• Do not spam followers with book promotions. I immediately unfollow anyone who clogs my feed with unending tweets about their books. Twitter isn’t a sales platform; it’s a community. Many new writers don’t know what to tweet about besides their own books. Here are some options: tweet about writing craft, what you’re reading, who else you follow that’s cool, what publishing trends you’re learning about, books you’ve loved, and even your non-writing hobbies. Follow some interesting writers and I promise you’ll see just how much there is to tweet about besides yourself. You’re welcome to promote your own work SPARINGLY. The rule of thumb is that 90 percent of your tweets should be community-oriented and 10 percent can be about your own books for sale.
  • Block the weirdos. I had a few of my more political tweets blow up on the BBC. I can’t tell you how many fascist, racist, and misogynist tweets I received. Apparently, having boobs and an opinion are thought by many to be mutually exclusive entities. Oddly, many men who think I’m an idiot also want to have sex with me. I find that dichotomy curious, but that’s another post entirely. Seriously, just do it.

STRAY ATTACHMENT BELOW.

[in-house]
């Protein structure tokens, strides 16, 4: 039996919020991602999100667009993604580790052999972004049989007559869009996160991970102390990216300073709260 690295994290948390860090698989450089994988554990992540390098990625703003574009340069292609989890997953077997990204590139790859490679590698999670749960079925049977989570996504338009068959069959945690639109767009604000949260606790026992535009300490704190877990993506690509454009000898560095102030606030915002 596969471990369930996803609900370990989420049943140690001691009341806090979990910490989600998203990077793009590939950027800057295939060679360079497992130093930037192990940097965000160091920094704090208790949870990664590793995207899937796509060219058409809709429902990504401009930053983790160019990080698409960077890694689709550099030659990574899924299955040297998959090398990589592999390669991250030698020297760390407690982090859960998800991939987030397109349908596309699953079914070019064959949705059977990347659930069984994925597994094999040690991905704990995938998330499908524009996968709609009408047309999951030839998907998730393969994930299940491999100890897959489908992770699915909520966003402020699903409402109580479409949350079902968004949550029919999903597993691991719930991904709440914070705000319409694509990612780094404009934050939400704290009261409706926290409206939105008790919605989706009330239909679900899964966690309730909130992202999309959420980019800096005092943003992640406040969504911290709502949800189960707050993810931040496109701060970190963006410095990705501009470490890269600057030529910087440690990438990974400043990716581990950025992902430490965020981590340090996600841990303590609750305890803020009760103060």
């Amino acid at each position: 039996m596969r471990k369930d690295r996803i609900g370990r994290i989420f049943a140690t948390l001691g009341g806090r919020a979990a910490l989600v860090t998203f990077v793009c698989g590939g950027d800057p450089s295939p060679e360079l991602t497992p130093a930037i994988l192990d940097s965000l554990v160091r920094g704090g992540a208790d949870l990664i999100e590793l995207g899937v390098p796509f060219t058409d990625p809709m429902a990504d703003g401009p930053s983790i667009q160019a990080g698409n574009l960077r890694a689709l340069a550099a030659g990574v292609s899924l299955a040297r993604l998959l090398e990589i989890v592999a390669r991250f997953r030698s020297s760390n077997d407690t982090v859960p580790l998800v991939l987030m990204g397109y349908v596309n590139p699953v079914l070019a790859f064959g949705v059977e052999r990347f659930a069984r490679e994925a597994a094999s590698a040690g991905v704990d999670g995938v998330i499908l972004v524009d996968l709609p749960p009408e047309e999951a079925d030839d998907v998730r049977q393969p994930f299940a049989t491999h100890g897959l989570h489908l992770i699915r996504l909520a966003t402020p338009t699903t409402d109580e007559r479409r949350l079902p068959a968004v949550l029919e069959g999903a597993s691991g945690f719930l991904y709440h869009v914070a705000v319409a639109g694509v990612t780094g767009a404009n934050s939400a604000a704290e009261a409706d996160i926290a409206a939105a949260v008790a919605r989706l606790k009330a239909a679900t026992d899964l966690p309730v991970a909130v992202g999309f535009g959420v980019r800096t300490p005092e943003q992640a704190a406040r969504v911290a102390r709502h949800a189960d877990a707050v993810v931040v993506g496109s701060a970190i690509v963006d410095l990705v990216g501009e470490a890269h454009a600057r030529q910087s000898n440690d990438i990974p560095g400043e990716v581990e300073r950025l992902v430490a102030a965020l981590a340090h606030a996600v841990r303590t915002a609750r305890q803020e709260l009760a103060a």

• Use lists. They’re your best friend for cutting through the clutter. Once you’ve accumulated more than, say one-hundred followers, Twitter can seem overwhelming. In order to read the tweets of the people you care about seeing, create lists to manage what you see. Online, click on lists and then on ‘create new list.’ Give it a name (Favorite People or Friends, whatever). Then, go to the profile of the person you wish to add to one or more of the lists you’ve created. Click on the gear to the left of the follow/unfollow button and scroll to ‘Add/Remove from lists,’ then on the list you wish to add them to. To read the tweets on any given list, click on the ‘lists’ link on your profile, scroll to the list you want, and click. The tweets you see will be limited to the people on that list. This is a much easier, focused way to interact with those you follow. Note that it is possible to add people to a list without following them.